We believe that to Christ belongs creative power—that “without Him was not anything made which was made.” We believe that from Him came all life at first. In Him life was as in its deep source. He is the fountain of life. We believe that as no being comes into existence without His creative power, so none continues to exist without His sustaining energy. We believe that the history of the world is but the history of His influence, and that the centre of the whole universe is the cross of Cavalry.  60
  While the agent of renovation is the Divine Spirit, and the condition of renovation is our cleaving to Christ, the medium of renovation and the weapon which the transforming grace employs is “the word of the truth of the gospel,” whereby we are sanctified.  61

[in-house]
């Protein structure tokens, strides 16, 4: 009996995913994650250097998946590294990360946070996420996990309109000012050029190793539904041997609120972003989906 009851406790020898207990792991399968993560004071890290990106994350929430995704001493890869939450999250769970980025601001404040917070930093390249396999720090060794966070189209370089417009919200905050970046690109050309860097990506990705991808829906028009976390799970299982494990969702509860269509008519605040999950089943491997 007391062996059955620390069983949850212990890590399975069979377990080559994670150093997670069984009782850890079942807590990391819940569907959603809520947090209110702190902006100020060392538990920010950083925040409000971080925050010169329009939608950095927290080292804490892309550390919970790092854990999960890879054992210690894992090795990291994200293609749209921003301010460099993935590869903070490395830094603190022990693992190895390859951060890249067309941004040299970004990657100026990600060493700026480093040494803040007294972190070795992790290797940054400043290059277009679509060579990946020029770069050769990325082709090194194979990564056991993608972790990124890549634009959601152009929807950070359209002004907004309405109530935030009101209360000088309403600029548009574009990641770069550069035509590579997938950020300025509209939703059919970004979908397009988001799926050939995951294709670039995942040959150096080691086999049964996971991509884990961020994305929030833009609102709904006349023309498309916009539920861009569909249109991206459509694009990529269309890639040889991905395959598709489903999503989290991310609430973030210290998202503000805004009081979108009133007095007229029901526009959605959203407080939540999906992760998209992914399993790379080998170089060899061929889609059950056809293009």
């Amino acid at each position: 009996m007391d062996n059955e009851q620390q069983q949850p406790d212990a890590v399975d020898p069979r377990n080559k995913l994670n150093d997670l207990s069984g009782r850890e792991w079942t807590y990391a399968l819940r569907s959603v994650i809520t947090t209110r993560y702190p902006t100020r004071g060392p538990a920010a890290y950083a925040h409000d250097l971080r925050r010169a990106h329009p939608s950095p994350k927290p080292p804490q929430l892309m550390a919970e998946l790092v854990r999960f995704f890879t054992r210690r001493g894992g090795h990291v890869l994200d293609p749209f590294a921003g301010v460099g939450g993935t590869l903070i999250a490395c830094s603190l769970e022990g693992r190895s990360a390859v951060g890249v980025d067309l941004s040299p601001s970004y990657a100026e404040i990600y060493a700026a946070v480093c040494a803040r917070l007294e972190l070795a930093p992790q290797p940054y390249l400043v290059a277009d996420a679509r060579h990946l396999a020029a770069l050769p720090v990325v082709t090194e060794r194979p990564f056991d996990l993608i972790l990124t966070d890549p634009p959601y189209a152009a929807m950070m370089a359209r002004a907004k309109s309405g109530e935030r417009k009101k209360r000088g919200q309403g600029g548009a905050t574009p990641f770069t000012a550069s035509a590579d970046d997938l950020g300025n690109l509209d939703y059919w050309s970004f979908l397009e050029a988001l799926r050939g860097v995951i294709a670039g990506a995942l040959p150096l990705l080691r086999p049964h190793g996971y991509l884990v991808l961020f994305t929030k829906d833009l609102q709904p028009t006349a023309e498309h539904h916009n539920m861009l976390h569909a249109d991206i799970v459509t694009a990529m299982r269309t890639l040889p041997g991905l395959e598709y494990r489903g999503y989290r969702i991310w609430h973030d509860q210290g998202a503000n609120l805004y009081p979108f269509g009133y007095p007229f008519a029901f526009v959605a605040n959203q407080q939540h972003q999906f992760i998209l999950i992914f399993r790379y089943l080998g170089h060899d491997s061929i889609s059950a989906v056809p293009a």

Yes, every sin is a mistake, and the epitaph for the sinner is, “Thou fool.”  62
  You must cast yourself on God’s gospel with all your weight, without any hanging back, without any doubt, without even the shadow of a suspicion that it will give.  63